Friday, February 29, 2008

Beyond Belief

Look at the last post and the next one, and you might get the idea that the 16th was a busy day for me, movie-wise. Yeah, it was, and I still haven't written a review for Jumper yet. (For those wondering about the order - The Spiderwick Chronicles and Jumper at Boston Common, to Coolidge Corner for the Oscar shorts, and then the the MFA just in time for Beyond Belief. Then I went to a 24-hour movie marathon the next day. That was a lot of movies.

I was glad to get to see Beyond Belief, though - aside from it being cool to be offered a comp ticket because of this blog (yes, my attention can be bought cheaply, if not necessarily my approval), it's a pretty good movie, and there were a ton of filmmakers and subjects there, most of whom actually had something interesting to say. I hope I haven't said that the movie references things that I remember from the Q&A.

Anyway, pretty good doc. Beyond Belief formally opens at the MFA tomorow (1 March 2008), and will screen sporadically during March and April.

Beyond Belief

* * * (out of four)
Seen 16 February 2008 at the Museum of Fine Arts Remis Auditorium (preview screening)

Humanity is still around as a species because most of its members are basically good. They need to be, because one person giving into his or her more destructive impulses can create damage that require the actions of dozens to counter. Beyond Belief focuses on two of the people trying to make the world a better place.

Patti Quigley and Susan Retik came together because of their similar stories. Both women were stay-at-home mothers in the Boston area, both had husbands on the jets that were crashed into the World Trade Center, both were pregnant at the time. That's not a terribly uncommon story; it's what they did afterward that is notable: They started a foundation (Beyond the Eleventh) dedicated to raising money to assist widows in Afghanistan.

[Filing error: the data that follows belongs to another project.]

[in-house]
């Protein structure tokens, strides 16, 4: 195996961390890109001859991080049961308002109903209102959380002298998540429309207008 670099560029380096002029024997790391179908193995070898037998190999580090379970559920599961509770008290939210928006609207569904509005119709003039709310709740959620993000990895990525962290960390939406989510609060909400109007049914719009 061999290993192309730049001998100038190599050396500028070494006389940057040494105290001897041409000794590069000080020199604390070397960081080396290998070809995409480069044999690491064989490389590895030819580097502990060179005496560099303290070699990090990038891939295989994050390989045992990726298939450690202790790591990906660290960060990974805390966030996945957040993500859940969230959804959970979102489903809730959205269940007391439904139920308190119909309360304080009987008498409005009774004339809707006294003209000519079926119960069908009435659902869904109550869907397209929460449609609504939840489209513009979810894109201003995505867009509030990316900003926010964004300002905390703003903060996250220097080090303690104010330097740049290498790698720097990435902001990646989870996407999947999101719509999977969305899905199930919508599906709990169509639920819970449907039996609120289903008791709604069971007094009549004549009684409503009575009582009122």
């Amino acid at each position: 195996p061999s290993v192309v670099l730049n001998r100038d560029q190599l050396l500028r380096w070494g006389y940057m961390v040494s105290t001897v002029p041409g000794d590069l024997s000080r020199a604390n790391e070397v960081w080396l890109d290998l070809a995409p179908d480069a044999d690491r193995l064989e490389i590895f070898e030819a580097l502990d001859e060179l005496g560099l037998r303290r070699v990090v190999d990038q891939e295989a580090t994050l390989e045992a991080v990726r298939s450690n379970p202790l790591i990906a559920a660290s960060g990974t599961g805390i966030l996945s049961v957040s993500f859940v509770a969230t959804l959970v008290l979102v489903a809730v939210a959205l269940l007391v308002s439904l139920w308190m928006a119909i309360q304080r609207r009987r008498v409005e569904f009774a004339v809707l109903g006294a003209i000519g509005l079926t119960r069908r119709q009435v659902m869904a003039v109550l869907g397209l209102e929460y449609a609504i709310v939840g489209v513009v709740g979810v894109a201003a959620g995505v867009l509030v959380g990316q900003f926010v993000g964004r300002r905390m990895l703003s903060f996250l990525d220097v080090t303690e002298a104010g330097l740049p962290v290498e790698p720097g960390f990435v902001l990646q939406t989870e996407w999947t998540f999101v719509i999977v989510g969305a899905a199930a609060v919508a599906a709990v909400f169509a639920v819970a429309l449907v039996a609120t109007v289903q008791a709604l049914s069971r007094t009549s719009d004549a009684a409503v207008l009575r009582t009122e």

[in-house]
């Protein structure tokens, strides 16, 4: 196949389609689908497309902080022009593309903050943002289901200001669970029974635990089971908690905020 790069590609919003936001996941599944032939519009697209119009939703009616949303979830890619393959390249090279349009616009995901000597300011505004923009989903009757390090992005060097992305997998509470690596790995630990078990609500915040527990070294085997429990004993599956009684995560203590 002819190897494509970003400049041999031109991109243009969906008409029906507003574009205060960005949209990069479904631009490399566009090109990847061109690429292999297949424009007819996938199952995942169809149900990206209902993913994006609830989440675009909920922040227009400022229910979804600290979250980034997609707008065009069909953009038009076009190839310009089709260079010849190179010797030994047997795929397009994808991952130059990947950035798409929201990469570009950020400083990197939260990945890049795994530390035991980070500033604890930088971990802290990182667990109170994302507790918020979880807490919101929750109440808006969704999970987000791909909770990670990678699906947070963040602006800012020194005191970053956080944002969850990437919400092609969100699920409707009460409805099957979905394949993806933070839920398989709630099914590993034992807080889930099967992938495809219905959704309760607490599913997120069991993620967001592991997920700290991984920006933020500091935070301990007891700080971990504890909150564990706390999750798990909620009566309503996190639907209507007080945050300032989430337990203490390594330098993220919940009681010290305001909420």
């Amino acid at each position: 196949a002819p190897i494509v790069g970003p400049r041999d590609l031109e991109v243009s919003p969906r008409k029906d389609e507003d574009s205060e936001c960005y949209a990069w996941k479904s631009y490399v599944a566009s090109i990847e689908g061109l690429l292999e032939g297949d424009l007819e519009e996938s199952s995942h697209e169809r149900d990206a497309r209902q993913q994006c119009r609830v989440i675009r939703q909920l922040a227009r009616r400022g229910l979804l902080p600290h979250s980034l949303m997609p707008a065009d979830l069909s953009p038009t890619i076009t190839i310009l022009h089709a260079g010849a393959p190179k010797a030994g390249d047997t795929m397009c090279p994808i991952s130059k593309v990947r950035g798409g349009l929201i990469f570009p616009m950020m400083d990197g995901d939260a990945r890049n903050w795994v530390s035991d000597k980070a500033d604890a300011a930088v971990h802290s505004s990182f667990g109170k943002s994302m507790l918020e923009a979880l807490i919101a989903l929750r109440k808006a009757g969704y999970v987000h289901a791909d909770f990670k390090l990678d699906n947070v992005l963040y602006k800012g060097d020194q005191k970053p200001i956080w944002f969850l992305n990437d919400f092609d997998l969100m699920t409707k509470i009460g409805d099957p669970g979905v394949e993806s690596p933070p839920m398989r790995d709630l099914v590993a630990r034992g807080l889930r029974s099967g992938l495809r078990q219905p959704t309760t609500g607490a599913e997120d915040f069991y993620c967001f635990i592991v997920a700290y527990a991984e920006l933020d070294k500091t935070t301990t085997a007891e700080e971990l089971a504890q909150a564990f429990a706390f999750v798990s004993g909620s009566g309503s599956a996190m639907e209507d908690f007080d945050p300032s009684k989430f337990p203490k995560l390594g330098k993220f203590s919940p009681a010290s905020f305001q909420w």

It's a noble gesture and the movie spends a fair amount of time showing us why it's a needed one. There are plenty of interesting facts handed out to us, both as numbers - the number of widows in Afghanistan, for instance - and facts about the culture - we learn that few widows remarry in large part because tradition dictates that the father's family would claim their children if they did so. The filmmakers spent some time shooting in Afghanistan, and we see first hand how devastated it is from decades of near-constant war, and how while the Taliban is no longer in control of the government, many of the rigid doctrines they enforced are still very much in place. Several widows are interviewed, so that we get to know them before seeing the relief efforts.

(Not in the movie, but worth noting: During a Q&A session after the screening, director Beth Murphy noted that they likely could not show this film on Afghani television, as the candid women interviewed sans burqa might face reprisals.)

That's a well-appreciated move on Ms. Murphy's part, as it does allow us to see the Afghan widows as strong women in their own right, as opposed to simply recipients of Americans' charity. The time we spend following Patti and Susan as they work to set up the foundation shows that they are committed to helping these women become self-sufficient as opposed to just distributing money in the short term. We're given just enough of a look at how their organization works to see what's going on, and also see the risks involved when they are glued to the news because a woman they met with earlier in the film is kidnapped.

It's not just about the foundation; Murphy also spends a fair amount of time highlighting these women as individuals and focusing on how they handle their grief aside from their charitable work. Patti seems especially uncomfortable with people not just identifying her as a widow, but as a 9/11 widow, even though she knows that's what keeps the charity visible. There's an amusing bit about how wearying it is, even years on - Susan says she still feels so lonely, Patti that there are people there for her, and Susan says, yeah, but they won't have sex with me. It's a nice little moment that illustrates the grieving process nicely - some things will always hurt, but life does go on.

What's most notable about Beyond Belief is that it integrates all three of these threads remarkably well - many a well-meaning documentary has fallen down by leaning too hard on outrage or admiration for its subjects, and while those factors are clearly present, they never overwhelm the need to show the audience interesting and useful things. Murphy and her crew manage to do a good job of both collecting raw material and putting it together, and resist the urge to over-dramatize events.

Which makes for a pretty good documentary. There are likely others about the same subject which push harder, but aren't necessarily more convincing.

No comments: